Many years ago, I heard an article on the radio about ‘5 a day for your mental health’ and it stuck with me. We have all been well versed in the importance of 5 a day in terms of portions of fruit and vegetables, but how often do we make mental health a daily habit?
Here are 5 recommended steps that can help to improve your mental health. Whilst everyone hates being given advice (yikes, I know I do!) I am hoping these suggestions can be more of a nudge in the right direction of good self-care…
1. Connect with other people
Good relationships with friends, family, colleagues, neighbours and being part of our local community can really enrich our lives. We really saw the power of that in the Covid-19 lockdown, with neighbours helping each other with errands and calling friends who were shielding.
Our family was shielding and little connections meant so much during that time. I particularly remember a friend who put some Cadburys cream eggs on my doorstep on Easter Sunday to cheer me up, and friends and family who checked in on us to give us some moral support. Can you be that person for someone else?
2. Be physically active
Being active is great for your physical and mental wellbeing. It can also raise self-esteem, help you to set and achieve realistic goals and create chemical reactions in your brain which help to positively change your mood.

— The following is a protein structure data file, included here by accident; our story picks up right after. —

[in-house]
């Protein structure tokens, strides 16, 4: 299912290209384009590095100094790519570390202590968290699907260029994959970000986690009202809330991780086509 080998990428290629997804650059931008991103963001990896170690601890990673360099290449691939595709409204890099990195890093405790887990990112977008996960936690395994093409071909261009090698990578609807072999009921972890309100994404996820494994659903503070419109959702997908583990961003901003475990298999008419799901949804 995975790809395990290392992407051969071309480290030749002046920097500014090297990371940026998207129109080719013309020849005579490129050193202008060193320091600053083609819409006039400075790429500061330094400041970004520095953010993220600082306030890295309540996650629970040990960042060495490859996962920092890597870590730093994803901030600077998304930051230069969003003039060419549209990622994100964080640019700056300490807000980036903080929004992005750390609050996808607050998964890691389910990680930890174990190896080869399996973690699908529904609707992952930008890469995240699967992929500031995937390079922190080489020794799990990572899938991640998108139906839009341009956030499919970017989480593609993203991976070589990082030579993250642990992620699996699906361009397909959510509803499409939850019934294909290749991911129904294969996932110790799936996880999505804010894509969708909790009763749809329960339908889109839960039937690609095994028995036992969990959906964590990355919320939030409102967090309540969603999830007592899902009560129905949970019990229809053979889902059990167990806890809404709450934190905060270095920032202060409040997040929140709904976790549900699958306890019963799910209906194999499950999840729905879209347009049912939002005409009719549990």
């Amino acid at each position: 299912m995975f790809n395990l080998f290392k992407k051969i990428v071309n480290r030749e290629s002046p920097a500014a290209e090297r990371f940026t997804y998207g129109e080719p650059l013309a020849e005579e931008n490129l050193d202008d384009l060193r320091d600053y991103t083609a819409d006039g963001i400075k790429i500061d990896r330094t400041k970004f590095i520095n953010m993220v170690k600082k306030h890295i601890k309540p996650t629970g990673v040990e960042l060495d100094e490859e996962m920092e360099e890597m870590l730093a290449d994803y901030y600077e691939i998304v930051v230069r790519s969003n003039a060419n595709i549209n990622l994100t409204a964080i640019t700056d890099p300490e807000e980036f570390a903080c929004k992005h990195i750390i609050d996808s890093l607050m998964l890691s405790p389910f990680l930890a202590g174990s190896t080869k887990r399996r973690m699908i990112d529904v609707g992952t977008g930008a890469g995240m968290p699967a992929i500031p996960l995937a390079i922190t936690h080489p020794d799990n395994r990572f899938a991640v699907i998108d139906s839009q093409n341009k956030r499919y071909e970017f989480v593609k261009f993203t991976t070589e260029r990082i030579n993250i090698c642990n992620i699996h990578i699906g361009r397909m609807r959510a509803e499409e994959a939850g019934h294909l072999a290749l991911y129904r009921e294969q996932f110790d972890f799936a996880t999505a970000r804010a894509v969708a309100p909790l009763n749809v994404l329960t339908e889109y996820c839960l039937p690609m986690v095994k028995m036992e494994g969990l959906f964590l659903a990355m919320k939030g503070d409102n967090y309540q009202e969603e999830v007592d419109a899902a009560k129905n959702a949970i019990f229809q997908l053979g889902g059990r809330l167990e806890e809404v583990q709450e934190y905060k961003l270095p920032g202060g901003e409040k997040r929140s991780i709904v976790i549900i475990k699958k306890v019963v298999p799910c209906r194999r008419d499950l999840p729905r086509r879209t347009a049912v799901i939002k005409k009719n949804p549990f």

If motivation is lacking, make sure that you keep the discipline of showing up and getting a little bit more active each day. You might surprise yourself.
3. Learn new skills
Learning something new can really help with self-esteem, connection with others and helping to build a sense of purpose. Trying a new recipe, doing a DIY project, taking on a new responsibility at work, signing up for a course, starting a blog – the possibilities are endless. Why not start small, and see what happens.
4. Give to others
Giving to others helps create positive feelings, gives a sense of purpose and helps with connection to others. Small acts of kindness work just as well, and can be as simple as paying someone a genuine compliment, saying thank you to someone, volunteering in your local community or checking on a neighbour for example.
5. Pay attention to the present moment (mindfulness)
Paying more attention to the present moment can improve your mental wellbeing. This includes your thoughts and feelings, your body and the world around you.
Some people call this awareness mindfulness. Mindfulness can help you enjoy life more and understand yourself better. It can positively change the way you feel about life and how you approach challenges.
Want to know more?
I really enjoyed reading a book by Johann Hari, called ‘Lost Connections’. It’s a brilliant book for anyone wanting a better understanding of mental health and offers some great suggestions about reconnecting to ourselves and others to provide a solid foundation for good mental health.